The programming in today's machines waits until the very last moment to lock in the result of a spin. It will determine the result of a spin after the player has committed to playing it either by hitting the Bet Max button or the Spin Reels or Repeat Bet button.

The reason that the program waits until the very last moment to lock in the result is because any time a machine is sitting with a locked-in result it is vulnerable to being cheated. For example, early computer-controlled slots determined the result of the next spin at the conclusion of the current spin. And some video poker machines drew all 10 cards that might be needed for a video poker hand on the deal. Cheats found ways to beat both of those machines.

When the program gets the result from the RNG (called "polling the RNG"), it doesn't get a payout amount. It typically gets one number for each reel. The number tells the program where to stop each reel. The program then looks at the symbols on the payline(s) and checks to see if they're a winning combination. If they are, it awards the appropriate number of credits.

Moving on to your last statement, I've had the same experience. It has seemed like I couldn't hit anything on a machine when I was betting the maximum, but I got some good payouts when I was betting the minimum.

I think in my case what happens is that I'm more willing to stick with a machine when I'm betting 30 cents per spin than when I'm betting \$3 per spin. I play more spins at the lower bet, so I have more chances of hitting something.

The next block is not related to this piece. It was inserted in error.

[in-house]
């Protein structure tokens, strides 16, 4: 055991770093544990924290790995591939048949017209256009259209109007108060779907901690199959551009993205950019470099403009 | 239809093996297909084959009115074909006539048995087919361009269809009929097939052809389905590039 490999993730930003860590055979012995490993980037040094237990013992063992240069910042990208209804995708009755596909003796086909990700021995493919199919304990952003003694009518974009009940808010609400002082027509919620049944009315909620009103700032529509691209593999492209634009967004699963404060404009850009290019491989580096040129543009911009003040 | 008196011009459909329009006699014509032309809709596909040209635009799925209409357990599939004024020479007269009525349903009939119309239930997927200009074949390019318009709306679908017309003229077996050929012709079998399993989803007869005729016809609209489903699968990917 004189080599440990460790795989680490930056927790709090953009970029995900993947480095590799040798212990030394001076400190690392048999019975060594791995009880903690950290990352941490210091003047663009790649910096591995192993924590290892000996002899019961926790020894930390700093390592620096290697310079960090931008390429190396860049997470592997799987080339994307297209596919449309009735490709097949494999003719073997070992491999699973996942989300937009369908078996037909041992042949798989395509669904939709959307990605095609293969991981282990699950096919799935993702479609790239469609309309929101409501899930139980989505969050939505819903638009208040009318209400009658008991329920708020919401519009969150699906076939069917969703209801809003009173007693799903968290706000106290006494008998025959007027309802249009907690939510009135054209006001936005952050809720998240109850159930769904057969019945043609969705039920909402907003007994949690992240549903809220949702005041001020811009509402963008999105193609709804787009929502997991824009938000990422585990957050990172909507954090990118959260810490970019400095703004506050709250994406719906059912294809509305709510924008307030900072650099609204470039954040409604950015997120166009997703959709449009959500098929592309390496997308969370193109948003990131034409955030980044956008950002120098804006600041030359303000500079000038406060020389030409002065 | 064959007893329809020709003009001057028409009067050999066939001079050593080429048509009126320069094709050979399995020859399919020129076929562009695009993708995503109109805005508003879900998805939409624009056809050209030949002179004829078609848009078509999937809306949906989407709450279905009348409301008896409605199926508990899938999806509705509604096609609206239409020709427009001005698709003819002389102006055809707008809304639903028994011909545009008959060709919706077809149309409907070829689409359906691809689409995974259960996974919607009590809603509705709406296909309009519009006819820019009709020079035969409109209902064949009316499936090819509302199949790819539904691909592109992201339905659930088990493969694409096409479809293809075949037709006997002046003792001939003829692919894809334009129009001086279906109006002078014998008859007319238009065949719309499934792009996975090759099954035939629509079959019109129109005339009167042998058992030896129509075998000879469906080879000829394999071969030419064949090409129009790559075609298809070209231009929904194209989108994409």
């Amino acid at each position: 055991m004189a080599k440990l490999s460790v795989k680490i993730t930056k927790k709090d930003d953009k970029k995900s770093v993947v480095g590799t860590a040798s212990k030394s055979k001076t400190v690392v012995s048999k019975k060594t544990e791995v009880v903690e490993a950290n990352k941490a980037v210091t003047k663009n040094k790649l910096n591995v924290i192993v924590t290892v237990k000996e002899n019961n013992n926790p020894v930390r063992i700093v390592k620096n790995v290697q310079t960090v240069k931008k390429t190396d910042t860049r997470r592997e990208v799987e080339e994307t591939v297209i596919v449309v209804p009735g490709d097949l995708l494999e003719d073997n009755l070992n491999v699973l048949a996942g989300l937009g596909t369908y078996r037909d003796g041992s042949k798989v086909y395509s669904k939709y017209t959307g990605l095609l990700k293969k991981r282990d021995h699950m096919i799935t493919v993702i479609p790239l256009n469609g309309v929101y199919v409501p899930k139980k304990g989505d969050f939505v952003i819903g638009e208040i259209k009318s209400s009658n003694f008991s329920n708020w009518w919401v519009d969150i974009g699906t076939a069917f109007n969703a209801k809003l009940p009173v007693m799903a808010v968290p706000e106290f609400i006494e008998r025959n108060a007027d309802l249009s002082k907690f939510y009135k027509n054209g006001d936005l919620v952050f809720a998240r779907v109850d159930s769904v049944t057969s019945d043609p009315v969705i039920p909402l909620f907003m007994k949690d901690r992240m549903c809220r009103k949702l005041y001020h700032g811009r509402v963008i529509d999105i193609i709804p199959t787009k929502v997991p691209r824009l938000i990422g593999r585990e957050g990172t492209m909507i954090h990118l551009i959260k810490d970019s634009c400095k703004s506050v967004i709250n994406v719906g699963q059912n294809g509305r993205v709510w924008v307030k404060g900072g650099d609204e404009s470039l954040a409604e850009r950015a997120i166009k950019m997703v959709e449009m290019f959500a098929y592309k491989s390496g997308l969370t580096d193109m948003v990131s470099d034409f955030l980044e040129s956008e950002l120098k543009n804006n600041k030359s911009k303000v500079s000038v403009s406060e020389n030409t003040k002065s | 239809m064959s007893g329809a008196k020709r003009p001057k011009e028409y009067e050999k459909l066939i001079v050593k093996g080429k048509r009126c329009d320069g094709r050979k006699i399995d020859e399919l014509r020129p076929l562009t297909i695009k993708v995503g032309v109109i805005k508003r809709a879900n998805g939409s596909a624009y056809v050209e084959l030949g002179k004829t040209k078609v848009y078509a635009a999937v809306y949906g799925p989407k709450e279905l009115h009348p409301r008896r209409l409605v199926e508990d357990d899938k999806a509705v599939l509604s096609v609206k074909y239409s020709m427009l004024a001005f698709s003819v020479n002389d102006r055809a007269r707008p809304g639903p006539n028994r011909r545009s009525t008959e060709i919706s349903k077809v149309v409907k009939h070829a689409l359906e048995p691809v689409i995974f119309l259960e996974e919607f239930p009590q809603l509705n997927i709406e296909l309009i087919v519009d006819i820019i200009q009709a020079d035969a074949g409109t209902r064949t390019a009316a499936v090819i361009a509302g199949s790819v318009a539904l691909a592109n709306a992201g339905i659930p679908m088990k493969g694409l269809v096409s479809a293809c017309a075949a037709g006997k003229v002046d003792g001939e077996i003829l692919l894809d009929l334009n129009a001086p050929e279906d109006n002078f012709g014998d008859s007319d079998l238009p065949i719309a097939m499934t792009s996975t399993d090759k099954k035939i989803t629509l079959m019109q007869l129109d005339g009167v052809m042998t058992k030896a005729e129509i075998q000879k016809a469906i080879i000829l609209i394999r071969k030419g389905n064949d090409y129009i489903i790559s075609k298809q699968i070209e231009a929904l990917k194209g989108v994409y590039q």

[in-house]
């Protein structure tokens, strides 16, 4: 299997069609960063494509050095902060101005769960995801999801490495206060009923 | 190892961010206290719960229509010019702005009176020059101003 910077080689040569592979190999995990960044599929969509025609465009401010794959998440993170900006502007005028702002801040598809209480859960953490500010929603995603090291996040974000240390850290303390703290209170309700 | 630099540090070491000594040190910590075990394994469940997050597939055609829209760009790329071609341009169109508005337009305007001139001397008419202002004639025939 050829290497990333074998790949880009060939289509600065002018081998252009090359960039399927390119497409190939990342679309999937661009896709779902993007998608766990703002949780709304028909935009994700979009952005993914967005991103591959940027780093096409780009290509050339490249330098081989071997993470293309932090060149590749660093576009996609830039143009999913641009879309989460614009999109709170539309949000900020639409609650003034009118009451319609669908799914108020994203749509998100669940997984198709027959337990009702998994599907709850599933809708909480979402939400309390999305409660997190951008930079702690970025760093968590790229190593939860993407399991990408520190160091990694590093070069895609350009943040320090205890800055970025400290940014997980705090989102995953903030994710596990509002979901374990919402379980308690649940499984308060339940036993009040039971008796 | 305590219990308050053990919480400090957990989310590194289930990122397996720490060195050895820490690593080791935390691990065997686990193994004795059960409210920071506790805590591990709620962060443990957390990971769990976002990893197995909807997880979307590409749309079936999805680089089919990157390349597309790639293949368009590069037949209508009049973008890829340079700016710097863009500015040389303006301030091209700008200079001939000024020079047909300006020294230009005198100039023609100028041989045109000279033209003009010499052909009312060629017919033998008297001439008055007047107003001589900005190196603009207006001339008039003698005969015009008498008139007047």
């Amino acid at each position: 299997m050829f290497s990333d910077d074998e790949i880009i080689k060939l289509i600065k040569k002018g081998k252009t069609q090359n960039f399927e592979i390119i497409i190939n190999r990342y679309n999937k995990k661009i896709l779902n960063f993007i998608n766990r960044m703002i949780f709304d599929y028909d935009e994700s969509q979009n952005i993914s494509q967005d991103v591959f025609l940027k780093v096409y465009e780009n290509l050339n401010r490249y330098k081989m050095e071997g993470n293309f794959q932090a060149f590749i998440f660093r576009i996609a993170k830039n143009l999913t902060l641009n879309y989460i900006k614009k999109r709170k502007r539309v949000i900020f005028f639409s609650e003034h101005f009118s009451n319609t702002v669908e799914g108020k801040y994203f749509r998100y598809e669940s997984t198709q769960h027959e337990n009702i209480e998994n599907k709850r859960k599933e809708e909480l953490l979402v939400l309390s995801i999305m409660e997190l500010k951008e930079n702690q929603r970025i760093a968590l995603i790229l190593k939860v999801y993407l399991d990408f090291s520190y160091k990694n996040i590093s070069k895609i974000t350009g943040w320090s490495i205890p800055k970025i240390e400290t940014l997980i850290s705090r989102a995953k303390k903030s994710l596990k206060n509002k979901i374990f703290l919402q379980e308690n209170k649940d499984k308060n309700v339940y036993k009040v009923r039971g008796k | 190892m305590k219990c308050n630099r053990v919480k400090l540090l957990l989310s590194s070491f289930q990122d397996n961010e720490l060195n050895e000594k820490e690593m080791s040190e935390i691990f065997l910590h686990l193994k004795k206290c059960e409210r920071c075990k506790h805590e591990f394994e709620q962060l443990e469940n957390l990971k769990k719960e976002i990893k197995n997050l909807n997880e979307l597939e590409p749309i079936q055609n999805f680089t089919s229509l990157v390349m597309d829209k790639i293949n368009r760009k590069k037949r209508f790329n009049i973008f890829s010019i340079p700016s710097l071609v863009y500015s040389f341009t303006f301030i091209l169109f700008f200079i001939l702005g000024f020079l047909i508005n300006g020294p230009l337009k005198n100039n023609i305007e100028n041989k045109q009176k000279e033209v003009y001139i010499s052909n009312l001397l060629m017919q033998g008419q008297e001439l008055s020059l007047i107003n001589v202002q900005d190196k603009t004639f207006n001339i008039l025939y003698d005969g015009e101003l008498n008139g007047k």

And I think there's some relativity at play, too. A \$30 hit is ho-hum on a \$3 bet, but a nice return on a 30-cent bet.

How much you bet has no effect on your chances for hitting winning combinations. The chances are the same. As in the answer above, it's all random.

John Robison

John Robison is an expert on slot machines and how to play them. John is a slot and video poker columnist and has written for many of gaming’s leading publications. He holds a master's degree in computer science from the prestigious Stevens Institute of Technology.

You may hear John give his slot and video poker tips live on The Good Times Show, hosted by Rudi Schiffer and Mike Schiffer, which is broadcast from Memphis on KXIQ 1180AM Friday afternoon from from 2PM to 5PM Central Time. John is on the show from 4:30 to 5. You can listen to archives of the show on the web anytime.

#### Books by John Robison:

The Slot Expert's Guide to Playing Slots
John Robison
John Robison is an expert on slot machines and how to play them. John is a slot and video poker columnist and has written for many of gaming’s leading publications. He holds a master's degree in computer science from the prestigious Stevens Institute of Technology.

You may hear John give his slot and video poker tips live on The Good Times Show, hosted by Rudi Schiffer and Mike Schiffer, which is broadcast from Memphis on KXIQ 1180AM Friday afternoon from from 2PM to 5PM Central Time. John is on the show from 4:30 to 5. You can listen to archives of the show on the web anytime.

#### Books by John Robison:

The Slot Expert's Guide to Playing Slots